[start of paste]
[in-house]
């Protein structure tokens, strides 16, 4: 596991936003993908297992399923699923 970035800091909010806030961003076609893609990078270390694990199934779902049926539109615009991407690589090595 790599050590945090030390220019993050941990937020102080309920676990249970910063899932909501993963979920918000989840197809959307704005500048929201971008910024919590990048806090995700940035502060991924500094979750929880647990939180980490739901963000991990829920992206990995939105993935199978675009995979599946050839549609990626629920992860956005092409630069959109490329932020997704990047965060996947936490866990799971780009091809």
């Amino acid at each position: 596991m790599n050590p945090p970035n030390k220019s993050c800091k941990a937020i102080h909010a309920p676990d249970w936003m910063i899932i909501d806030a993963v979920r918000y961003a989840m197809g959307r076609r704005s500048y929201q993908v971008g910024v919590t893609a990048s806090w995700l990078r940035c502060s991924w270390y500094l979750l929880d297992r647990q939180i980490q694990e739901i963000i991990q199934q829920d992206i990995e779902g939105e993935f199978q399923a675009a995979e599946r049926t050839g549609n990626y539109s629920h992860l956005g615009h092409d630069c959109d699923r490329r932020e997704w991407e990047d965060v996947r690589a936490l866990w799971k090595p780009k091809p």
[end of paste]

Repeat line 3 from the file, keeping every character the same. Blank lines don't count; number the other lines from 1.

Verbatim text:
């Amino acid at each position: 596991m790599n050590p945090p970035n030390k220019s993050c800091k941990a937020i102080h909010a309920p676990d249970w936003m910063i899932i909501d806030a993963v979920r918000y961003a989840m197809g959307r076609r704005s500048y929201q993908v971008g910024v919590t893609a990048s806090w995700l990078r940035c502060s991924w270390y500094l979750l929880d297992r647990q939180i980490q694990e739901i963000i991990q199934q829920d992206i990995e779902g939105e993935f199978q399923a675009a995979e599946r049926t050839g549609n990626y539109s629920h992860l956005g615009h092409d630069c959109d699923r490329r932020e997704w991407e990047d965060v996947r690589a936490l866990w799971k090595p780009k091809p």